Aug 30, 2012 at 1:31pm
Hello everyone !
ive got strange feeling about the [coll] .
the strange thing about it is that :
i do have problem with it and cant find any useful alternative for such surprise .
im building “sampler with sample banks”
im using [coll]‘s to store huge amount of mixed data – its a sort of configuration file for my max patch . it also stores huge amount of paths to files on the disk (mainly WAVE AIFF files) to call them into a dynamically created buffers on the fly .This way im preparing some SAMPLE BANKS with dedicated settings (like individual tuning , start point loop etc) .
do u think is there a different solution for such scenario as mine ?
i cant use it :(
Aug 30, 2012 at 4:27pm
Yes, if you set coll to save its data in the with the patcher then that data is saved in the patcher file.
You can save the coll data as a separate text file. If that file is in your search path, then it will be read when the patch is started if you use the filename as an argument. [coll myFileName], for example.
You’ve been using the refer message? coll objects that are referring to the same name have the same memory pointer. They don’t copy any data.
Aug 30, 2012 at 5:31pm
Hi Mike !
thanks for your reply mate !
i wouldnt care about it all ,but its really getting BIG . im using [coll] to process that data in real time ,i need to have it in many places in the patcher, as u know it refers to the same file that keeps all the settings .
and cant see alternative
Aug 31, 2012 at 6:04am
you are right ; i never noticed that before… if you want to use “huge” database maybe SQL is a better choice ; i didn’t use it so i can not say nothing more ; have a look there :
Aug 31, 2012 at 8:37am
The source code for coll used to be distributed with the SDK. This is no longer the case, and it’s possible that coll might have been redisigned for Max5, although it is fairly likely that it’s using the same model. Which was:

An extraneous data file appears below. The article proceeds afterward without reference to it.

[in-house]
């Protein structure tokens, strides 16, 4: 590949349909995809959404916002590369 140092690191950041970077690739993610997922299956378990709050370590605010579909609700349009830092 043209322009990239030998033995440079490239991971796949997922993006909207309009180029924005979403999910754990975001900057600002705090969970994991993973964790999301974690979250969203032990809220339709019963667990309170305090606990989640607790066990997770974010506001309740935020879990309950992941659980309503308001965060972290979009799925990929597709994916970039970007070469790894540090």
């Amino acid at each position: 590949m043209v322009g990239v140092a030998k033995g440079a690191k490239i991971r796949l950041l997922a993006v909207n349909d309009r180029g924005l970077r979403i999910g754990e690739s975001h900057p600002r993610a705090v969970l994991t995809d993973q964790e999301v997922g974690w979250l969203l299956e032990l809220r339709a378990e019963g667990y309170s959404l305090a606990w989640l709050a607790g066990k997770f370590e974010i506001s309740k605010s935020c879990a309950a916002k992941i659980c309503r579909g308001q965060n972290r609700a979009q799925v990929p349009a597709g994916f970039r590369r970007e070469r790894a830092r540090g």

Behind every coll there is an invisible xcoll object. Colls with the same name all use the same xcoll object, and the xcoll is where the data is stored. Still, each and every coll has its own data structure for maintaining stuff like the box position, color, patch cord connections, and anything else that is specific to the box.
However, my instinct doubts that this is really a lot of memory in RAM. How much memory are you seeing being used when you add multiple coll instances? Any at all?
Data storage is probably a bit different. When saving to disk, I’m not surprised if every coll instance writes the full complement of xcoll data into the file. You may have named colls in different patchers all referring to the same name, and the xcoll doesn’t “belong” to any of the patchers. So the coll objects can’t hope that “someone else” will write the xcoll data to the file. Each guy needs to look after it’s own needs.
Theoretically it might be possible to check if there is more than one coll of the same name, and suppress writing the content data to a file more than once. But that would require breaking the encapsulation principle that each object takes care of itself and the patcher doesn’t actually know what each object does internally. Plus, who cares if the file size is a couple of extra hundred kB? Sheez, why should anyone worry about a couple of hundred MB?. Data is cheap compared to the days when we thought a 50MB hard disk was large.
In short: what’s the problem? 10MB isn’t that big a patcher file.
Aug 31, 2012 at 11:45am
first of all . Even if i sounds like – im not complaining . This all is a sort of brainstorming i do everyday .
Hello Nicolas !!!
Hello Peter !
You are not surprised that the data storage acts different way ? .
ive been testing the situation where all the [coll]s where placed next to another . embeded into patcher .saved . multiplied the size .
But what do you mean by that xcoll doesnt belong to any of the other patchers ? do you mean other separate programs ? or patcher inside patcher ?
yeah SIZE . well ,i do care for many reasons .
much love guys !
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